Driving through the sites of the Bosnian war, Goytisolo says, “killing a man to defend an idea isn’t defending an idea. It’s killing a man.”

In another car, Literary Encounter guest C. Maillard (Jean-Christophe Bouvet) speaks passionately about the terrible impact of war. “Violence leaves a permanent scar,” he says. “To see your fellow man turn on you leaves a feeling of deep-rooted horror.”

All the Literary Encounters people arrive for a reception at the mansion of French Ambassador Olivier Naville (Simon Eine). After arranging a meeting with his former classmate, French writer Pierre Bergounioux, the Ambassador asks if writers know what they’re talking about. “Of course not,” says the writer. He explains that people who act don’t have the ability to express themselves about what they do; and likewise people who tell stories don’t know what they’re talking about.

Judith Lerner tells Ambassador Naville that he gave shelter to a young man and his fiancée in Vichy France in 1943; her mother was born in his apartment. Judith now wants to interview him about Israel and the Palestinians from the point of view of his onetime resistance to the Nazis. She says she doesn’t want the diplomat—she wants the man himself. “Not a just conversation,” she says, “just a conversation.” Naville says that accepting her proposal might make it necessary for him to resign.

As he explores the ruins of the Sarajevo Public Library, Juan Goytisolo recites a poem about the revelation of the “better fate” of the dead, and how this helps people cross more peacefully into darkness. A Native American couple approaches and the man speaks about the destructive legacy of Columbus on his people. “Isn’t it about time for us to meet in the same age?” he asks. “Both of us strangers in the same land,” the woman continues, “meeting at the tip of an abyss.”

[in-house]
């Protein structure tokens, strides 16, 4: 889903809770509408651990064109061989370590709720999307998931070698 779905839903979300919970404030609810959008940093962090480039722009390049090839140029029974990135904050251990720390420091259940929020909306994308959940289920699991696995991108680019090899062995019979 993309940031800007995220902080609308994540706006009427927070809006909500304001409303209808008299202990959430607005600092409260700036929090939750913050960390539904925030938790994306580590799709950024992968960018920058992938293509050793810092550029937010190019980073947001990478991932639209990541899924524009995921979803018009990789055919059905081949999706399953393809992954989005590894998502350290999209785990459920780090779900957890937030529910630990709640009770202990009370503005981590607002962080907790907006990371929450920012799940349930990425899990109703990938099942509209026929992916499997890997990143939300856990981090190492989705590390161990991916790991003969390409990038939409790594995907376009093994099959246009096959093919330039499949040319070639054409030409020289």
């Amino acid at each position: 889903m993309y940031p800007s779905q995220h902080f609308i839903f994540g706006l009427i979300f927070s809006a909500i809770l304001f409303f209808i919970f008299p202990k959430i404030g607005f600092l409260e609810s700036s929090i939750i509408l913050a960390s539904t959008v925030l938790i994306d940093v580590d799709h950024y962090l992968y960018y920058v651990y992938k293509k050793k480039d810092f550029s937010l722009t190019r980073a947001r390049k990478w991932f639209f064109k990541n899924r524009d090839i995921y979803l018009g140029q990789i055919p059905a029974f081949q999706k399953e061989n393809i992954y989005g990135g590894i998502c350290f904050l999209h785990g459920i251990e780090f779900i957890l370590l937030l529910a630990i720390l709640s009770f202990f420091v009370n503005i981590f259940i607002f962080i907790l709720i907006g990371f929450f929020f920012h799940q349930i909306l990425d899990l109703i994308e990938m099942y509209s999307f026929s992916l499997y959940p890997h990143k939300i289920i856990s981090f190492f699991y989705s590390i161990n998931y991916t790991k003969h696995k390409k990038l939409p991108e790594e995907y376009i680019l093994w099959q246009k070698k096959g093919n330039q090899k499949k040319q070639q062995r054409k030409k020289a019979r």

In the lobby of the Sarajevo Holiday Inn, Judith Lerner interviews the celebrated Arab poet Mahmoud Darwish. Darwish points out that the Trojan victims were only discussed through the literature of the conquering Greeks, like Homer. As a Palestinian, he is a poet of the vanquished.

Olga (Nade Dieu), a Jewish Israeli of Russian descent, rushes through the streets of Sarajevo to attend Godard’s lecture. The director talks about the way language divides things. “Try to imagine; try to see,” he says. “With the first you say ‘look at that’; with the second you say ‘close your eyes.’”

Godard calls the shot and the reverse shot the basics of film grammar. He shows parallel images of Cary Grant and Rosalind Russell from Howard Hawks’ “His Girl Friday,” and explains that the shots are the same because Hawks doesn’t see a difference between men and women. “It is worse with two things that are alike,” says Godard. “Truth has two faces.” He relates an anecdote about German scientist Werner Heisenberg and Danish physicist Niels Bohr and their visit to Elsinor Castle. Heisenberg thought that the castle was nothing special; Bohr countered, “when you say it’s Hamlet’s castle…then it’s special.”

A student asks, “Can the new digital cameras save the cinema?” Godard is silent.

Cinema is made with what is called negatives in every language.
Awards
2004: San Sebastián Film Festival: FIPRESCI Film of the Year
2004: European Film Awards: 2 Nominations